All Academic, Inc. Research Logo

Info/CitationFAQResearchAll Academic Inc.
Document

Effects of Brain Laterality on Decoding Accuracy for Facial Displays of Emotion
Unformatted Document Text:  Effects of Brain 4 relevance for the present study. The first, known as the principle of serviceable associated habits, recognizes that humans perform certain physical actions to meet specific needs or desires (e.g., plugging one’s nose in the presence of a foul odor, to block that odor from entering the nasal passages), and suggests that when people experience states of mind similar to those they experience when they have these needs or desires, “there is a tendency through the force of habit and association for the same movements to be performed, though they may not then be of the least use” (p. 28). For instance, when confronted with an offensive person or an especially bad idea, one might plug one’s nose to express contempt because one’s state of mind in such a situation is similar to that experienced in the presence of an offensive odor, causing one to plug one’s nose out of habit or association. The action is functional in the primary situation (i.e., protecting oneself from an offensive odor), but it is merely symbolic in the associated situations, conveying the message that “you (or your ideas) stink.” The second principle, known as the principle of antithesis, suggests that when we experience states of mind that are opposite those that lead to functional behaviors, we tend to perform the opposite behaviors (e.g., instead of plugging one’s nose, one takes a long, deep breath in). Inherent in these two principles is the idea that emotional states approximate mental states that are associated with physical needs. The need for protection from physical threats mentally approximates the emotional desire to protect oneself from offensive or distasteful ideas, interactions, or social situations, according to these principles, and therefore the behaviors associated with each are similar. Two important implications of Darwin’s analyses are that the repertoire of behaviors associated with each specific emotional state ought to be relatively stable across individuals and cultures, and that there ought to be relative consensus across individuals and cultures in recognizing the behaviors that convey each emotion. Darwin devoted much of

Authors: Floyd, Kory. and Mikkelson, Alan.
first   previous   Page 4 of 35   next   last



background image
Effects of Brain 4
relevance for the present study. The first, known as the principle of serviceable associated
habits, recognizes that humans perform certain physical actions to meet specific needs or desires
(e.g., plugging one’s nose in the presence of a foul odor, to block that odor from entering the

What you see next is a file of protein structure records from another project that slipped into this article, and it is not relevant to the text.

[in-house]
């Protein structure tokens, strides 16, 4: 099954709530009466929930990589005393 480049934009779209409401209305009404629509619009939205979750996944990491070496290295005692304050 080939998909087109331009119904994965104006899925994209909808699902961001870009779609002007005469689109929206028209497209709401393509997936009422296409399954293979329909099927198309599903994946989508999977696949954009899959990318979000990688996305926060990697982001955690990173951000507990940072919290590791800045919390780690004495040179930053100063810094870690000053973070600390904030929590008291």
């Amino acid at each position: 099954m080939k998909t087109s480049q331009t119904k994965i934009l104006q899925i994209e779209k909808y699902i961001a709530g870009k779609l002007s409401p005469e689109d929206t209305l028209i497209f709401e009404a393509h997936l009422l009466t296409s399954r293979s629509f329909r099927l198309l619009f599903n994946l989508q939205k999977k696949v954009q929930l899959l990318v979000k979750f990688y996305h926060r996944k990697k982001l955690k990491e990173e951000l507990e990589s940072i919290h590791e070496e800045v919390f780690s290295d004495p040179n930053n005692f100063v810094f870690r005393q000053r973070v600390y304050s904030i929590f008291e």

nasal passages), and suggests that when people experience states of mind similar to those they
experience when they have these needs or desires, “there is a tendency through the force of habit
and association for the same movements to be performed, though they may not then be of the
least use” (p. 28). For instance, when confronted with an offensive person or an especially bad
idea, one might plug one’s nose to express contempt because one’s state of mind in such a
situation is similar to that experienced in the presence of an offensive odor, causing one to plug
one’s nose out of habit or association. The action is functional in the primary situation (i.e.,
protecting oneself from an offensive odor), but it is merely symbolic in the associated situations,
conveying the message that “you (or your ideas) stink.” The second principle, known as the
principle of antithesis, suggests that when we experience states of mind that are opposite those
that lead to functional behaviors, we tend to perform the opposite behaviors (e.g., instead of
plugging one’s nose, one takes a long, deep breath in).
Inherent in these two principles is the idea that emotional states approximate mental
states that are associated with physical needs. The need for protection from physical threats
mentally approximates the emotional desire to protect oneself from offensive or distasteful ideas,
interactions, or social situations, according to these principles, and therefore the behaviors
associated with each are similar. Two important implications of Darwin’s analyses are that the
repertoire of behaviors associated with each specific emotional state ought to be relatively stable
across individuals and cultures, and that there ought to be relative consensus across individuals
and cultures in recognizing the behaviors that convey each emotion. Darwin devoted much of


Convention
Need a solution for abstract management? All Academic can help! Contact us today to find out how our system can help your annual meeting.
Submission - Custom fields, multiple submission types, tracks, audio visual, multiple upload formats, automatic conversion to pdf.
Review - Peer Review, Bulk reviewer assignment, bulk emails, ranking, z-score statistics, and multiple worksheets!
Reports - Many standard and custom reports generated while you wait. Print programs with participant indexes, event grids, and more!
Scheduling - Flexible and convenient grid scheduling within rooms and buildings. Conflict checking and advanced filtering.
Communication - Bulk email tools to help your administrators send reminders and responses. Use form letters, a message center, and much more!
Management - Search tools, duplicate people management, editing tools, submission transfers, many tools to manage a variety of conference management headaches!
Click here for more information.

first   previous   Page 4 of 35   next   last

©2012 All Academic, Inc.